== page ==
1. “Start early.”
If kids can handle thinking about God from very early ages, then we do them and ourselves a disservice by not speaking about God more. Children are automatically (= cognitively) inclined to see patterns in the natural world and to see function and purpose there. I once described the practice of someone who gave his children a small amount of money every time they could point to a place in the world where God’s presence was to be discerned. There is also some evidence to suggest that kids can “do” philosophy if it is framed the right way. Asking young children about God — Do you think God can see into this closed box? Where do you think Hashem lives? — is not only important cognitive training. It is also important training of the soul, even if we don’t always have the answers to our own questions.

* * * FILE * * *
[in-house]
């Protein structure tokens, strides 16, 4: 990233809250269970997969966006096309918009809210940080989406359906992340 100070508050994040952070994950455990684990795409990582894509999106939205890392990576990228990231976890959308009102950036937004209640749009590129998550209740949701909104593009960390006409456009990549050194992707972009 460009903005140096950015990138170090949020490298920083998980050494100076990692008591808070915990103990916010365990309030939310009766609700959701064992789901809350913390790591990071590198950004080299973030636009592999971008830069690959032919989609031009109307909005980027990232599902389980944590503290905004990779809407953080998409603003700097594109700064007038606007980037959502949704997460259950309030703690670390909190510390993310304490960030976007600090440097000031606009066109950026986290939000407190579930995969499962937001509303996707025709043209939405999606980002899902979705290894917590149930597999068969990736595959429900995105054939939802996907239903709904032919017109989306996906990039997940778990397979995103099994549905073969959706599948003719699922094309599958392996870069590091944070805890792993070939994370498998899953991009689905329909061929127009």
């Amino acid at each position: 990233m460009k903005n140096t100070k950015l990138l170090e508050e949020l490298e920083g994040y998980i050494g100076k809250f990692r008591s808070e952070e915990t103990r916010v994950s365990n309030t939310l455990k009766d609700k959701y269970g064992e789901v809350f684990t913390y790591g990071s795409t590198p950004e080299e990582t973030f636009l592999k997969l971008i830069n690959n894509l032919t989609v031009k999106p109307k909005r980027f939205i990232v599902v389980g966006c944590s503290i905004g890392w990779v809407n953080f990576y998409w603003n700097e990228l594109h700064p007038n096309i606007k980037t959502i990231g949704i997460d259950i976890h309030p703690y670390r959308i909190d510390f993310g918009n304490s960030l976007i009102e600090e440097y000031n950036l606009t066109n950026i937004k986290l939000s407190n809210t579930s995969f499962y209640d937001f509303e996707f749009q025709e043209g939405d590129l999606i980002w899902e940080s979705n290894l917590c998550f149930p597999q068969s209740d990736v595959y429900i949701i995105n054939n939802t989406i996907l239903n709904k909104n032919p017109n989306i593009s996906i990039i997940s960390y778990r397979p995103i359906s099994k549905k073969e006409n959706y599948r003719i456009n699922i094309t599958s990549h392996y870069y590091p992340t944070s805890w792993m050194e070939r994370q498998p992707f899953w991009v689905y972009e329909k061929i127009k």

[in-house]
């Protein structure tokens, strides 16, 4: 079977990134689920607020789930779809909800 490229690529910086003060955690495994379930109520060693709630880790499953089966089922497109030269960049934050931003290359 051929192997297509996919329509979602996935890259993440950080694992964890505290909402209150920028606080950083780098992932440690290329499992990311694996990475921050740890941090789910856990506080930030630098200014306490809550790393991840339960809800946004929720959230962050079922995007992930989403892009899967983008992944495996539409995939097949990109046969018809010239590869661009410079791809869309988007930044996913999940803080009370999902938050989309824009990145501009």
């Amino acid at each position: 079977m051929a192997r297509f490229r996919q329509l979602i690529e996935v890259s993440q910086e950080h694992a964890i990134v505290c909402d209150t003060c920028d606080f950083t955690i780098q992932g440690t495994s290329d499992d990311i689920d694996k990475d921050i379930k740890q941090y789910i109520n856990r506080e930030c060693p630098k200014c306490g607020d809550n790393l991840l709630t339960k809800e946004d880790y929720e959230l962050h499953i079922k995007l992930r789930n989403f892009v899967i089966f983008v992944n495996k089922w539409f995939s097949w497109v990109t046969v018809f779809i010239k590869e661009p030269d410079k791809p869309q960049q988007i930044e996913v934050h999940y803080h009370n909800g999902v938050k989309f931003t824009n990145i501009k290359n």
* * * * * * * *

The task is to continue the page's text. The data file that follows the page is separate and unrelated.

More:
2. “Don’t say you believe in it or have faith in it; talk as if there is no question about it.”
When people talk about germs or oxygen, they don’t say “I believe in oxygen. I believe that oxygen is here around us.” Nor do we say “I believe in that chair” or “I have faith in the chair.” Yet we do often use those words when we talk about religion. For young children in particular, that may be an introduction to doubt. There is plenty of time for kids to have those doubts as they grow older. We know that parents are powerful influences, indeed, the most powerful influence in how children come to live a religious life. There is therefore a big difference between a parent saying “I believe in God” versus her saying “I trust in God,” or “I rely on God;” “I davened” versus “I had a conversation with God.” Always talk about God as if He is real, not only because He is, but because our kids need to know that we think He is.